Alright, so the plan is to put my entire $1,000 budget on the Knicks' under, pocket the automatic $800, then use $1,000 of my own money to fill out the rest of my bets.

On a slightly more serious note, this is really the only over/under number that, at first glance, looks like a mistake. The Knicks are coming off of a 17-win season in which they traded their best player before drafting a ball-dominant, likely-inefficient rookie in RJ Barrett. I like Barrett and think he has long-term All-Star potential, but he doesn't fit the archetype of a player who helps you win NBA basketball games in Year 1 – especially when you pair him with Dennis Smith, Jr. and Kevin Knox

New York did make a few splashes in free agency, but, fittingly, the Knicks' biggest additions – Julius Randle and Bobby Portis – are perennial Good Stats/Bad Team All-Stars, while veterans Taj Gibson and Marcus Morris could spend most of their time backing up inefficient, younger players. The Knicks probably won't sink to the depths of last season again, but it's tough to point to what, exactly, will equate to the 13 more wins needed to hit the over.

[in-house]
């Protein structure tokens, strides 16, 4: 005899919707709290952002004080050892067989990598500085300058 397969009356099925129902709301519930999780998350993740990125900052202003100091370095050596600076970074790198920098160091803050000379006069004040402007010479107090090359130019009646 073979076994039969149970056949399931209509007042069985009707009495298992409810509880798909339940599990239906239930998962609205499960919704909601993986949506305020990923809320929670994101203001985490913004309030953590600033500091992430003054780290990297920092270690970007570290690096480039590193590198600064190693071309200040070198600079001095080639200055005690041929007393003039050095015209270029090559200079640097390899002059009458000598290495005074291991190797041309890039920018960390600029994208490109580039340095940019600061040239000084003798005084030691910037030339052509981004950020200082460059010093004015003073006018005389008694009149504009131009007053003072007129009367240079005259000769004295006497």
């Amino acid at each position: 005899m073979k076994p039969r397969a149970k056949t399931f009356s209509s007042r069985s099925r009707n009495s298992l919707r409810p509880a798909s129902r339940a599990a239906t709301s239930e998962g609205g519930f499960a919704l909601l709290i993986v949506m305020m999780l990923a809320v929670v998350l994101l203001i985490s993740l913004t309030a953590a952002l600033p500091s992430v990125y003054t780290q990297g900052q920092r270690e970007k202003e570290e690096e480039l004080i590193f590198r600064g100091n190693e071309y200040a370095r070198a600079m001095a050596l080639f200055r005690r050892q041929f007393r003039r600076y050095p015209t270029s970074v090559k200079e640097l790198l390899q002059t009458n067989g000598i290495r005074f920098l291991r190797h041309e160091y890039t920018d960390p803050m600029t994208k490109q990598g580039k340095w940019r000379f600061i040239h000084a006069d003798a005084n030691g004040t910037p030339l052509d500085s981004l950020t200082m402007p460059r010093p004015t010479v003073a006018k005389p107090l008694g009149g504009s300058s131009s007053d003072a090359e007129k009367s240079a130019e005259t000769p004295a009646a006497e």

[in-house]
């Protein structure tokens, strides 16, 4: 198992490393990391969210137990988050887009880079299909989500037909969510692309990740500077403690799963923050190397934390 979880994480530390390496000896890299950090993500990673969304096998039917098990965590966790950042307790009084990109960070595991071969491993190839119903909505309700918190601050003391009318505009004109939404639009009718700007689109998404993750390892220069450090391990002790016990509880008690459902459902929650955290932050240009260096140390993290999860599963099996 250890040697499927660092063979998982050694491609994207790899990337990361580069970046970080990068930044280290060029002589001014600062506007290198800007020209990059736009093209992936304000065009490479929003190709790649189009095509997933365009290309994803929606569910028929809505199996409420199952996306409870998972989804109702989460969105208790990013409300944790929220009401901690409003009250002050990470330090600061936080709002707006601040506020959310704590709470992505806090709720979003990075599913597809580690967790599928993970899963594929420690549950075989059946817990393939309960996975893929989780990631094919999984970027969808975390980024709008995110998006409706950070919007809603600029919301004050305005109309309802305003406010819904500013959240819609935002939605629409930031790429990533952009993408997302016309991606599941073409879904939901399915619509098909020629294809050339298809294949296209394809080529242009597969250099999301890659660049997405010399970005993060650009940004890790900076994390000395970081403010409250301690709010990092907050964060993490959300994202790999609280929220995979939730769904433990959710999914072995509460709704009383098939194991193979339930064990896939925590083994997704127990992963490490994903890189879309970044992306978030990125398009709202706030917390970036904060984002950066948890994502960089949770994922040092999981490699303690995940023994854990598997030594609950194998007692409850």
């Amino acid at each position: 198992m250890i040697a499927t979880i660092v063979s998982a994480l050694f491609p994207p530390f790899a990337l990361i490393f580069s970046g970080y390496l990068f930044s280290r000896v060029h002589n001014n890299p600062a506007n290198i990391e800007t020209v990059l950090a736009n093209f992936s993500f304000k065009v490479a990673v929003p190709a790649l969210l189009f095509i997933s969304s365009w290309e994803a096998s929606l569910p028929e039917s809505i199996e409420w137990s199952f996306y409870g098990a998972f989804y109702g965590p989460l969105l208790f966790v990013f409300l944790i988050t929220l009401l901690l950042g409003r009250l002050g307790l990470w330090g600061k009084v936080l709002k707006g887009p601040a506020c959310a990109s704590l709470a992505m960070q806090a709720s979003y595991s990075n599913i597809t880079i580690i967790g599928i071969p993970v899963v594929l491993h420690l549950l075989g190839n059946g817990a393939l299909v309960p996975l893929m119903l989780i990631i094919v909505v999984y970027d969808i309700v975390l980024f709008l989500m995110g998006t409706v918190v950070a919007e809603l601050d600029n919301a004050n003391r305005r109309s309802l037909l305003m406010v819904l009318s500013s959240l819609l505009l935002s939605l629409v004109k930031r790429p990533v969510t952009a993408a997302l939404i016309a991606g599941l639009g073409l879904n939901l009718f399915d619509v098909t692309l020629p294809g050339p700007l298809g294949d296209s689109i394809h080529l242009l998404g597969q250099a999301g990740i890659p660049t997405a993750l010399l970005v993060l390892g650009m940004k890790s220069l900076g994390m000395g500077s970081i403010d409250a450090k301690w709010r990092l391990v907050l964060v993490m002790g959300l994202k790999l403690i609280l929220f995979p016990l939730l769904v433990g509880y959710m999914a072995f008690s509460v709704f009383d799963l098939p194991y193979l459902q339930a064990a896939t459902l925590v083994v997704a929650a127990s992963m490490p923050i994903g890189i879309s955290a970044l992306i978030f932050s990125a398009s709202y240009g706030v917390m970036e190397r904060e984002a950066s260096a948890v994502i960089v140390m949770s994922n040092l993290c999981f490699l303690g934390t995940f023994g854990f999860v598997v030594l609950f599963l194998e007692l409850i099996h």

Barutha: Nuggets over 51.5 wins (-115) – $75 + win the NBA Title (+2300) – $75 

You have to go back to 2014-15 to find the last time the Nuggets went under their expected win total. While that's not a great reason alone to bank on the 2019-20 over, it's important to note that the Nuggets have been consistently underrated as of late. Denver won 54 games last year despite Monte Morris ranking third in total minutes, and, to me, losing to Portland in the Western Conference Semifinals felt like a fluke.

Being in a competitive Northwest Division doesn't help Denver's chances, but the Nuggets have an MVP-caliber player in Nikola Jokic and actually got better by adding Jerami Grant. If Michael Porter Jr. can turn into a rotation piece and Denver stays relatively healthy as a unit, I think this group has a chance to crack 60 wins and claim the title.